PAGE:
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Cheney shoots, injures man during hunting trip in Texas

WASHINGTON—Vice President Dick Cheney accidentally shot and wounded a companion during a weekend quail hunting in Texas.

Harry Whittington, 78, a wealthy Austin attorney, was listed in stable condition Sunday night at Christus Spohn Memorial Hospital in Corpus Christi, a hospital spokeswoman said.

The shooting occurred about 5:30 p.m. Saturday at the Armstrong Ranch, a 50,000-acre spread in southeast Texas that Cheney visits frequently.

Katherine Armstrong, the owner of the ranch, told The Corpus Christi Caller-Times that Cheney turned to shoot at some quail that had just been flushed but instead accidentally peppered one side of Whittington's body with birdshot.

"Nobody wants this to happen, but it does," Armstrong told the paper.

She said Cheney's Secret Service detail tended to Whittington until paramedics arrived. At the request of Whittington's family, hospital officials would not disclose details of his injuries.

A deputy from the Kenedy County Sheriff's Office said Sunday night that she had no specifics on the shooting.

Though the incident happened Saturday afternoon, the White House officials did not release information about it until Sunday afternoon.

Lea Anne McBride, Cheney's spokeswoman, said the vice president met with Whittington and his wife at the hospital Sunday. She said Cheney "was pleased to see that he's doing fine and in good spirits."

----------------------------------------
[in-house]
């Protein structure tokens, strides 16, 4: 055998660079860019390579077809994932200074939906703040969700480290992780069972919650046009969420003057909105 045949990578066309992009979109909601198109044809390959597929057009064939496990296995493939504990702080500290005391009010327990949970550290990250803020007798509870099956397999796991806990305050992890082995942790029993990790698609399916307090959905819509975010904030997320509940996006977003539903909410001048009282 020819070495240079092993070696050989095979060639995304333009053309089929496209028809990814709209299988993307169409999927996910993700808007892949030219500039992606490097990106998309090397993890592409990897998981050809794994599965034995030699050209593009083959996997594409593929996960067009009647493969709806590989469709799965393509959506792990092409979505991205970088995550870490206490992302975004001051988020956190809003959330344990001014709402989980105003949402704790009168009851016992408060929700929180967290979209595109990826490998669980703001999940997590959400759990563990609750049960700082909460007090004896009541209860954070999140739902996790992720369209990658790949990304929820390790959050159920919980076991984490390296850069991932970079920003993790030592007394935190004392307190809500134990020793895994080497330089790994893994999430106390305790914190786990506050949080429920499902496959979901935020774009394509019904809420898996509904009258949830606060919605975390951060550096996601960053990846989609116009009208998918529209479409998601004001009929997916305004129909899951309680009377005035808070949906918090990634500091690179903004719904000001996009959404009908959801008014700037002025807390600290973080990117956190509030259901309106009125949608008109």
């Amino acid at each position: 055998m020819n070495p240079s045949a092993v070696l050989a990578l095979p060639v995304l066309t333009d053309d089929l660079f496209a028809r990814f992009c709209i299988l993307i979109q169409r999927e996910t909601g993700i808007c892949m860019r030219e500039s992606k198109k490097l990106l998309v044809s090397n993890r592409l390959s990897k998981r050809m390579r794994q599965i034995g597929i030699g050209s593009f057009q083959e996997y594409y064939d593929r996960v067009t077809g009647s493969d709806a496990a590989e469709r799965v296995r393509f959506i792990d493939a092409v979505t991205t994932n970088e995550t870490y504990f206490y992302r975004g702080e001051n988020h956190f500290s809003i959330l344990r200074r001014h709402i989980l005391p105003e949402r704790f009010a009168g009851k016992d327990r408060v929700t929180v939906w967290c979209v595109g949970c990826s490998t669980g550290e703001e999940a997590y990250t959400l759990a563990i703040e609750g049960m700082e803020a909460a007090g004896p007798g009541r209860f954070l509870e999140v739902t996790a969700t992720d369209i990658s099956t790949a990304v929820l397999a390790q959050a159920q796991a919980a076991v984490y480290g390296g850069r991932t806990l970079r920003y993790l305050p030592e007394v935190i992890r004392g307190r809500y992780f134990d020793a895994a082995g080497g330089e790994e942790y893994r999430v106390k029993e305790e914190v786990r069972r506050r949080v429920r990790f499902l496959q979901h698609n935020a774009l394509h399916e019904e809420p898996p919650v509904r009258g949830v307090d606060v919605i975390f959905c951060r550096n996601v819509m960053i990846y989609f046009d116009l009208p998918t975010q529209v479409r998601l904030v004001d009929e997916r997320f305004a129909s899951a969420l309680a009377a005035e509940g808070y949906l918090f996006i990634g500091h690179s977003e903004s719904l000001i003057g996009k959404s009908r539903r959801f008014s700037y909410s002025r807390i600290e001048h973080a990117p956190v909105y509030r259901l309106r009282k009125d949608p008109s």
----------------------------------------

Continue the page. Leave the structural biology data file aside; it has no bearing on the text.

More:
Cheney and Whittington were part of a hunting party of four. McBride would not disclose the names of the other hunters, referring that inquiry to Katherine Armstrong. Armstrong did not return calls to Knight Ridder Sunday night.

The Armstrong family is prominent among Texas Republicans. Her mother, Anne, was U.S. Ambassador to Great Britain in the Ford administration. Cheney spoke at the funeral of her father, Tobin, a revered Texas rancher, in October.

White House officials described Whittington as a friend of Cheney's. Whittington is a millionaire attorney who has been battling the city of Austin over efforts to condemn a downtown block that his family owns in order to build a $10.5 million municipal parking garage.

Whittington won twice in court against the city, and the Texas Supreme Court last month denied Austin's request to hear an appeal.


(c) 2006, Knight Ridder/Tribune Information Services.

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